Plot: Relive a piece of boxing history in this story of Cassius Clay aka Muhammad Ali (Smith). From his first championship fight to his fight with the U.S. Government over his refusal to be drafted to his famous Rumble in the Jungle match versus George Foreman.
Reviewed416 words (Est. Reading Time 2m 4s)
- ...thanks to an impressive performance by Smith, you’ll be chanting “Ali” by the time you’re through.
Will Smith has done it again. He’s amazing as Ali. He really pulls you into the story and, for an hour or two, he is Muhammad Ali. The movie does drag a bit in parts, but it’s essential story material that wouldn’t be as important if they had sped through it.
A lot of Ali relied on Will to make you believe without even saying a word. From his first fight, you can see the will to win reflected in his eyes. Sometimes you have to catch yourself as you see an Ali facial expression or gesture on Will’s face. It’s amazing. No one could have portrayed Ali better.
Jamie Foxx picks a decent role, finally, as Drew “Bundini” Brown, and does it well. Mario Van Peebles also gives an outstanding performance as Malcom X and Jon Voight is amazing as Howard Cosell. (I had to read the credits at the end to know who he played!). Also, a quick appearance by Levar Burton (“Roots” (TV), “Reading Rainbow” (TV) and Geordi on “Star Trek: The Next Generation” (TV)) as Martin Luther King, Jr is also well done.
The special effects mostly seemed to consist of makeup artistry, and artistry is the right word to use here. When they can make a famous face become someone else, that’s true artistry. This is what special effects are all about, folks. Not for flash, but to make the story come alive. Sure, the special effects of lasers and such are cool to look at, but do they make you more involved in the story? No. (For a good example of this, check out Spider-Man (2002)) The actors do. With a few makeup touches, this movie rises much above the level of a Spider-Man (2002) or Harry Potter and the Sorcerer’s Stone (2001). This story pulls you in.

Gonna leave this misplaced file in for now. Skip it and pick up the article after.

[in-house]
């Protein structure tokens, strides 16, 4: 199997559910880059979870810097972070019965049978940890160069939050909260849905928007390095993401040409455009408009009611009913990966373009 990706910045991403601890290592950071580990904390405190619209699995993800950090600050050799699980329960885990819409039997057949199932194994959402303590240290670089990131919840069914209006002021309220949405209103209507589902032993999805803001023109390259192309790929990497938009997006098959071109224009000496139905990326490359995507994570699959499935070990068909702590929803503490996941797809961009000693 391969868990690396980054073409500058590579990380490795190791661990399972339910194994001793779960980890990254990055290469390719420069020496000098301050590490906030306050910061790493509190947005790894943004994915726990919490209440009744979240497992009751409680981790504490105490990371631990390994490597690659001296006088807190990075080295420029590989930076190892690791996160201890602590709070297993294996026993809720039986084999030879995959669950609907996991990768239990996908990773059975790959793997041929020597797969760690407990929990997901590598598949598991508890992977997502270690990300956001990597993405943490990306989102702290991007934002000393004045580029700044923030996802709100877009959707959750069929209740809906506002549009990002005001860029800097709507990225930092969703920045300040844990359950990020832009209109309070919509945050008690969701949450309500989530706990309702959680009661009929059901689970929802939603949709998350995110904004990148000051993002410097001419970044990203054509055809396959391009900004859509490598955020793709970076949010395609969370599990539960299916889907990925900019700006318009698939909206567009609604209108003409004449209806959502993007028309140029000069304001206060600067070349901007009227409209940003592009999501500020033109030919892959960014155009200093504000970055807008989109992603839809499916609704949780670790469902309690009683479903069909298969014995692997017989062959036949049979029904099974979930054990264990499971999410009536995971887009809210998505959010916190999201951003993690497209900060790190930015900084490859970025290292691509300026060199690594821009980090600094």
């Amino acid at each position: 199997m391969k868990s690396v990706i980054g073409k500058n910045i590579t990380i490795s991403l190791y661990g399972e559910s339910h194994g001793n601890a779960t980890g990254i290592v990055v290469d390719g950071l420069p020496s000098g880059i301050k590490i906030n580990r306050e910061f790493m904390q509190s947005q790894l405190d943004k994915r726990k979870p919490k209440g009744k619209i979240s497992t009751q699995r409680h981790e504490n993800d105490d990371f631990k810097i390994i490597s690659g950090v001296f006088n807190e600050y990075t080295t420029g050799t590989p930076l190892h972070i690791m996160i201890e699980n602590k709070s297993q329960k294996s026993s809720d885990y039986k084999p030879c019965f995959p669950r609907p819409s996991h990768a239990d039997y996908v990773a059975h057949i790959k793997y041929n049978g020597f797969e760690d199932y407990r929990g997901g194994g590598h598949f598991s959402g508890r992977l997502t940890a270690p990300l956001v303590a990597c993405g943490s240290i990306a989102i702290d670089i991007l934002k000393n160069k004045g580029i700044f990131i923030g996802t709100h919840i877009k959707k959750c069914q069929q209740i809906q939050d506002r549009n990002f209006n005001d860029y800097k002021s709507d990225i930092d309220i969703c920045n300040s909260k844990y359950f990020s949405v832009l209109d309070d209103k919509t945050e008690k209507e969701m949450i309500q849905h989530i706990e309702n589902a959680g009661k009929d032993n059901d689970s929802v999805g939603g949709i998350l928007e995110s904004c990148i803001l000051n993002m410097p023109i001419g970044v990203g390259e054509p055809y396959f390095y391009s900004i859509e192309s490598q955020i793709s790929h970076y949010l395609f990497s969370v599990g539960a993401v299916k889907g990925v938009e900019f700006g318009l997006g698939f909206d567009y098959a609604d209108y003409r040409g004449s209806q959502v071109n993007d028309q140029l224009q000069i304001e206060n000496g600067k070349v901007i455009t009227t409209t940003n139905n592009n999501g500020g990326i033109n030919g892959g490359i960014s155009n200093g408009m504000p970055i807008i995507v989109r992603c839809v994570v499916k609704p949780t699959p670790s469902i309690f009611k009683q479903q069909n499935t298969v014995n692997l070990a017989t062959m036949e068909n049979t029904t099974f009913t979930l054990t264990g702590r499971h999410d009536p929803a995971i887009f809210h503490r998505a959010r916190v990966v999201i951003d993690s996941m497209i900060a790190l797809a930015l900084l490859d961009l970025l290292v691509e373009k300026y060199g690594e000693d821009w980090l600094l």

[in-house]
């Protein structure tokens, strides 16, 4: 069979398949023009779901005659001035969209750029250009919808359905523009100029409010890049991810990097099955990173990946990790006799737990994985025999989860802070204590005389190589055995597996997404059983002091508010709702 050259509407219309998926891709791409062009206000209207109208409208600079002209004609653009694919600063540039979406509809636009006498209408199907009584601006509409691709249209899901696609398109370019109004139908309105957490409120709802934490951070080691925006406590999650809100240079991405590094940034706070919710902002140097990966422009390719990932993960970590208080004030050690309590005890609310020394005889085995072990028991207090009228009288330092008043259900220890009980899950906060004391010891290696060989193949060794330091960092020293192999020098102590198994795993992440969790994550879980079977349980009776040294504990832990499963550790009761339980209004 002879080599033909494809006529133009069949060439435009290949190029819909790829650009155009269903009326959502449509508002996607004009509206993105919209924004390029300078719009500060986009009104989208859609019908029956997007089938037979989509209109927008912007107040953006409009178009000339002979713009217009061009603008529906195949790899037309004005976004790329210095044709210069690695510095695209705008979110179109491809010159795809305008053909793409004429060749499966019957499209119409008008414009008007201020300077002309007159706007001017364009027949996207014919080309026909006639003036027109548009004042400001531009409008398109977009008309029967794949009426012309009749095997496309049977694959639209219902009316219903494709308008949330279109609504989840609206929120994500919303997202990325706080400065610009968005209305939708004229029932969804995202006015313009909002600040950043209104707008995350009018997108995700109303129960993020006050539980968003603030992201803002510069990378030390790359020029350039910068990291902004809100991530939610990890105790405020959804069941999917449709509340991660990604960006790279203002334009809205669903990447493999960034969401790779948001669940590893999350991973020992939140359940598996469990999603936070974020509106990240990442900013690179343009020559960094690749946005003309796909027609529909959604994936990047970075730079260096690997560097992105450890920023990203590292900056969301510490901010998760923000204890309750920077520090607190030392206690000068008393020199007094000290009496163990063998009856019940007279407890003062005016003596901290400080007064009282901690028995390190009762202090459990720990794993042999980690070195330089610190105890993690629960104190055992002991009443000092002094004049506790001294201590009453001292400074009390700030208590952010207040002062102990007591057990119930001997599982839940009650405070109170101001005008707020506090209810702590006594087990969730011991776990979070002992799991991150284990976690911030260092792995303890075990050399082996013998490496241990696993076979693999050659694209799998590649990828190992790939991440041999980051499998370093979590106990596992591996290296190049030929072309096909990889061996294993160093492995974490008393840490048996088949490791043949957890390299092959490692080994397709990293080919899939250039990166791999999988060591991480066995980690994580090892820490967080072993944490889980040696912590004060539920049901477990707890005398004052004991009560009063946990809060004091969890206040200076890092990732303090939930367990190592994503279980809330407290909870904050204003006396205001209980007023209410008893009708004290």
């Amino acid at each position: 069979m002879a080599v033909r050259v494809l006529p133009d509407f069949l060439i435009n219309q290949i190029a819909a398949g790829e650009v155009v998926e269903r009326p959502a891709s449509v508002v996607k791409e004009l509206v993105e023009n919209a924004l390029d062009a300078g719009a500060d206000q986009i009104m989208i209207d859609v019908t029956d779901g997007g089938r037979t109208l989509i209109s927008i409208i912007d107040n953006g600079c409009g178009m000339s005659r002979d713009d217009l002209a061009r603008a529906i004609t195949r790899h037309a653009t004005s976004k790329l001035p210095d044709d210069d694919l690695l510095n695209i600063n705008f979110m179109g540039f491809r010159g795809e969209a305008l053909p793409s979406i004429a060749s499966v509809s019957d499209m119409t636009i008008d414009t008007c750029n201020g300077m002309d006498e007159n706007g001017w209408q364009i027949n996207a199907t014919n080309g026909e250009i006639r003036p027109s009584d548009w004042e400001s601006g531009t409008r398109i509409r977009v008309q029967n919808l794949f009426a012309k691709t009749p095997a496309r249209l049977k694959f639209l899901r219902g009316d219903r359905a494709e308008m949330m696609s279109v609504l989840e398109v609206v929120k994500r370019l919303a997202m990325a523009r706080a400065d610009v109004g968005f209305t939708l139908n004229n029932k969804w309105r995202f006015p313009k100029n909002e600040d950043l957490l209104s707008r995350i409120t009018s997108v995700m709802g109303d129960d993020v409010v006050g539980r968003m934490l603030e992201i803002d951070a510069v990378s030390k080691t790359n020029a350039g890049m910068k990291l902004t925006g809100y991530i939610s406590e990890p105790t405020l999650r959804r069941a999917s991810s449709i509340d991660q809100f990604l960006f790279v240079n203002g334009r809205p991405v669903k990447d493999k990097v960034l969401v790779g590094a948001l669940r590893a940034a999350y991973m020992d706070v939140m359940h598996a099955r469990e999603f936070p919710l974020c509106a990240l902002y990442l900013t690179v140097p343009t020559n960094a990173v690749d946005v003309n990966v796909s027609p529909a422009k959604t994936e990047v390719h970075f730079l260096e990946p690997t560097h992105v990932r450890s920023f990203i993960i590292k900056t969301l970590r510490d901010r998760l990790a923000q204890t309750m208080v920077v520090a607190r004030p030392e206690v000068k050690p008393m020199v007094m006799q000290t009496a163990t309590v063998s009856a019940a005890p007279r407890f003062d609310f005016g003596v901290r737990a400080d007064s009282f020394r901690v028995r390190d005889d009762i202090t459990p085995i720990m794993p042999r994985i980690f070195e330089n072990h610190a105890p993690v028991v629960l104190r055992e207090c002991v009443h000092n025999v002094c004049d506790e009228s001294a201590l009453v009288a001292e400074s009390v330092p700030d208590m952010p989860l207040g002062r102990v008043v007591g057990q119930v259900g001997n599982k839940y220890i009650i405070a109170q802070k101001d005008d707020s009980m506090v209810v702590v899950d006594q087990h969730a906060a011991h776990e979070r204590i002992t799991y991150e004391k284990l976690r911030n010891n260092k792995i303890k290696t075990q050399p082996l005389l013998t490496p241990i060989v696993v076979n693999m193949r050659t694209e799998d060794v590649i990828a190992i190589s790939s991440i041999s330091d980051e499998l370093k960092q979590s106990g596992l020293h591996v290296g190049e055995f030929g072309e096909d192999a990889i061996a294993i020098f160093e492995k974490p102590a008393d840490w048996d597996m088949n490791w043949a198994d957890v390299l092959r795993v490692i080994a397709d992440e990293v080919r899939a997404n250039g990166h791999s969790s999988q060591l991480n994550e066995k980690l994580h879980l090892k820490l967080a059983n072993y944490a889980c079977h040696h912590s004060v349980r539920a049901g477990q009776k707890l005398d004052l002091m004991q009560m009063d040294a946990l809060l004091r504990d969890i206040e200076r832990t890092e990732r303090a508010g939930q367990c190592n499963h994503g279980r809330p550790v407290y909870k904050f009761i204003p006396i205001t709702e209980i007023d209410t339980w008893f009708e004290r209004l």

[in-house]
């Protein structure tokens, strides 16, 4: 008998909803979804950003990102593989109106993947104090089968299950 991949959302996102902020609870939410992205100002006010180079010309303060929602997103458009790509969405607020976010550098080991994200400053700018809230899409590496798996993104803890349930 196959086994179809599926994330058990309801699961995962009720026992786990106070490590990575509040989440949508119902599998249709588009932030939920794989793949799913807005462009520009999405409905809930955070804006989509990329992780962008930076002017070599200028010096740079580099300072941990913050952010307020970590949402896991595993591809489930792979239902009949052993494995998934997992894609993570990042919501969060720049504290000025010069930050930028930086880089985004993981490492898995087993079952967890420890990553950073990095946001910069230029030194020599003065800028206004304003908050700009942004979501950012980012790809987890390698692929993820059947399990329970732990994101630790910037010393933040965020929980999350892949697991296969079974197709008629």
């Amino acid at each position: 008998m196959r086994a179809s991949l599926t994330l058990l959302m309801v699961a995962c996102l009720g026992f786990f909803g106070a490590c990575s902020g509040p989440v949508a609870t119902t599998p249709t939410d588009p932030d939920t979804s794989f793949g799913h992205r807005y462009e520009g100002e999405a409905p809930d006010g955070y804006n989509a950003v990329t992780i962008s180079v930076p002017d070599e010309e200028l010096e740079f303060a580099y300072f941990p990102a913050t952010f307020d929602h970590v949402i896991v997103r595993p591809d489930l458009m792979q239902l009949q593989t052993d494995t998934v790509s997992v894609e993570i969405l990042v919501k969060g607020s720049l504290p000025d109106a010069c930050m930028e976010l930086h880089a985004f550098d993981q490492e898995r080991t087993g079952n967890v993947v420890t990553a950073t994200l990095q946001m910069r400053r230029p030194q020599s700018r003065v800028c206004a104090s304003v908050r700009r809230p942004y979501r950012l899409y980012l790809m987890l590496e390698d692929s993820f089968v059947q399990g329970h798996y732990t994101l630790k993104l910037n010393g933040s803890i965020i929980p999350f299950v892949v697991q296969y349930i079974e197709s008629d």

The only thing that drags this movie down is the DVD itself. All we get are a couple of theatrical trailers? C’mon. How about a tape of the real fights that are in the movie, or something along those lines? They could have added a bit more. Without it, we can always worry that they’ll do a re-release with added stuff later, just to get us to fork over more cash.
All in all, Ali is an excellent film. I think this is one of the top 10 movies released on DVD so far this year. If you rent or buy this, you’ll be chanting “Ali” by the time you’re through, too.